Cut the risk of early death by 25%!
As highlighted in Stuff, a Harvard study finds that those who followed a more sustainable diet – eating predominantly vegetables, greens, fruits and whole grains, while reducing meat, fish, eggs and cereals, were less likely to die over the course of three decades.
The findings were based on the health outcomes of more than 100,000 people in the US, from 1986 to 2018, of whom more 47,000 died during the follow-up period.
Those who scored highest on the Planetary Health Diet Index - which measures how well people stick to the recommended daily intake of foods that are good for the planet – were 15% less likely to have died from cancer or heart disease.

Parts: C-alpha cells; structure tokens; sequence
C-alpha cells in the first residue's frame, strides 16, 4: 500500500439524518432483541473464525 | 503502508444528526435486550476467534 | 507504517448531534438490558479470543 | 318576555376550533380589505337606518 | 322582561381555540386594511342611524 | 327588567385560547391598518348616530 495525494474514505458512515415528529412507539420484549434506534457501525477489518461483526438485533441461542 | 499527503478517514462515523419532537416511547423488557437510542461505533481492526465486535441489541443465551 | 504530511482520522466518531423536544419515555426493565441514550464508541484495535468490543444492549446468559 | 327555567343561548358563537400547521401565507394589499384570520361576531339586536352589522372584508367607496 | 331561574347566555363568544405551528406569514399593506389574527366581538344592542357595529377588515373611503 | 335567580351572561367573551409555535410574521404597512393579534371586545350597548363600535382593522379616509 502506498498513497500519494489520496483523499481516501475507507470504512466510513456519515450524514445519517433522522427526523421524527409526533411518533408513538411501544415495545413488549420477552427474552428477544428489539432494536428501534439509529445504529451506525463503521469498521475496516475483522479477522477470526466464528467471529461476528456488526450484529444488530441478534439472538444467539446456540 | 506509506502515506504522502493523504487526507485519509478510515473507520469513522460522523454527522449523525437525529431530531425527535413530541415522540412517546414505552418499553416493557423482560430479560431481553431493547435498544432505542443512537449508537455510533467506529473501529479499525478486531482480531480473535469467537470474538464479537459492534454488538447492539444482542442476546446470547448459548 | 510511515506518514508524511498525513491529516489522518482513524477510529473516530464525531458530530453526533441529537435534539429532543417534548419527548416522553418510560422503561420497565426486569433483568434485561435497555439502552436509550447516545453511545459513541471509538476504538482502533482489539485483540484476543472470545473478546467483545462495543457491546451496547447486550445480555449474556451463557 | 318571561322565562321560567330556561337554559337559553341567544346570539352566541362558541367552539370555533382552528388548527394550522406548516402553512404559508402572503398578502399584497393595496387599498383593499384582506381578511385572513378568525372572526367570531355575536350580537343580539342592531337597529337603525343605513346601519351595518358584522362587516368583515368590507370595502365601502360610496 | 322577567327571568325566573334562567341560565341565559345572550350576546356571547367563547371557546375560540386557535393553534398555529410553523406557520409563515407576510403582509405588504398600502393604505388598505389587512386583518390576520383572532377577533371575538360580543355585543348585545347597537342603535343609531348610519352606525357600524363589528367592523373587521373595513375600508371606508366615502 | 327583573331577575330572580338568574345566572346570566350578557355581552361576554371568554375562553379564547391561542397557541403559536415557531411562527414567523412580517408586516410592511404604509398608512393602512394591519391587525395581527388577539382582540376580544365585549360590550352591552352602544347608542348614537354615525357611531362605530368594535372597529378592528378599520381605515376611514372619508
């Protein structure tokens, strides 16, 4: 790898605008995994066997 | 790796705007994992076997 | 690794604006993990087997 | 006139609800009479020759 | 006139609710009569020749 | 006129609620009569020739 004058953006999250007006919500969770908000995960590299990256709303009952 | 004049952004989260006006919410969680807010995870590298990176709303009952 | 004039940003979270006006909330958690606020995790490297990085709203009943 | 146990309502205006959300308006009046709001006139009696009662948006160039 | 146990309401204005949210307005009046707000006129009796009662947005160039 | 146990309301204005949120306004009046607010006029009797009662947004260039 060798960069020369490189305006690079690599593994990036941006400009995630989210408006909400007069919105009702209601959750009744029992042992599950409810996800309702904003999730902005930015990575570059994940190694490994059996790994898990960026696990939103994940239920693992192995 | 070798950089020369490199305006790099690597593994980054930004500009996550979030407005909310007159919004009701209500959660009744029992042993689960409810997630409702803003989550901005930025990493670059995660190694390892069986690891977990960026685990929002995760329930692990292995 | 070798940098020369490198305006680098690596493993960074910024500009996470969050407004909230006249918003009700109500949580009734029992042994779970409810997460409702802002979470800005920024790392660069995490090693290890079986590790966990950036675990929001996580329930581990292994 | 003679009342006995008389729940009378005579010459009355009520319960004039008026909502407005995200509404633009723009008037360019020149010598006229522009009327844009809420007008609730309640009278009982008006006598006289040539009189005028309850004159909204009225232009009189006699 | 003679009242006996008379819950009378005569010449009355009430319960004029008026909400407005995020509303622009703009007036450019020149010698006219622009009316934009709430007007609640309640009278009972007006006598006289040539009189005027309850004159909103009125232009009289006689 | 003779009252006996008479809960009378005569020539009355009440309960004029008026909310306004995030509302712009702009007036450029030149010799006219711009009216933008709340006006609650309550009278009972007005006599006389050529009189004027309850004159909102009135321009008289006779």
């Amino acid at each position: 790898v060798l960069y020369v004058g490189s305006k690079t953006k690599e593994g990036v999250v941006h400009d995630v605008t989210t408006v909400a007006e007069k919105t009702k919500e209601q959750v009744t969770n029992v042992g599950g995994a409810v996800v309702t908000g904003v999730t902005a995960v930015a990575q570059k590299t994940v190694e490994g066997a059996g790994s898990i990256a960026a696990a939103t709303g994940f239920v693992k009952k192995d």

They also had a 20% lower chance of death from neurodegenerative disease, and their risk of death from respiratory disease was halved. Overall a “green” diet cut the risk of an early death by a quarter.
The findings were presented at Nutrition 2023, the annual meeting for the American Society for Nutrition in Boston
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